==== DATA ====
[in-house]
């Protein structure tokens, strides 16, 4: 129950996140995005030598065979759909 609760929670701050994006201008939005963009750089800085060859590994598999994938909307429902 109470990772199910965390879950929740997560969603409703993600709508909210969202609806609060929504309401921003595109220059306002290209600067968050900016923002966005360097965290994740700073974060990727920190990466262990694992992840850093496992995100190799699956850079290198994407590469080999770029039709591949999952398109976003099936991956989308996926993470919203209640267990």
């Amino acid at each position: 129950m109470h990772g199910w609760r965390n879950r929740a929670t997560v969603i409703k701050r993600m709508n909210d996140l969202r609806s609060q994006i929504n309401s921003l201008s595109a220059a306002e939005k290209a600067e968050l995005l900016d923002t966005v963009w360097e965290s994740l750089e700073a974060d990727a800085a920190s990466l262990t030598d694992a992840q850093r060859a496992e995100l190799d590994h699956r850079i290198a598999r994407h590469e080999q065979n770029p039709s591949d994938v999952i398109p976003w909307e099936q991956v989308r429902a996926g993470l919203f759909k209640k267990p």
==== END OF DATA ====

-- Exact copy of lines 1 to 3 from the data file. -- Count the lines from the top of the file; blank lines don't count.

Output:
[in-house]
């Protein structure tokens, strides 16, 4: 129950996140995005030598065979759909 609760929670701050994006201008939005963009750089800085060859590994598999994938909307429902 109470990772199910965390879950929740997560969603409703993600709508909210969202609806609060929504309401921003595109220059306002290209600067968050900016923002966005360097965290994740700073974060990727920190990466262990694992992840850093496992995100190799699956850079290198994407590469080999770029039709591949999952398109976003099936991956989308996926993470919203209640267990």
């Amino acid at each position: 129950m109470h990772g199910w609760r965390n879950r929740a929670t997560v969603i409703k701050r993600m709508n909210d996140l969202r609806s609060q994006i929504n309401s921003l201008s595109a220059a306002e939005k290209a600067e968050l995005l900016d923002t966005v963009w360097e965290s994740l750089e700073a974060d990727a800085a920190s990466l262990t030598d694992a992840q850093r060859a496992e995100l190799d590994h699956r850079i290198a598999r994407h590469e080999q065979n770029p039709s591949d994938v999952i398109p976003w909307e099936q991956v989308r429902a996926g993470l919203f759909k209640k267990p």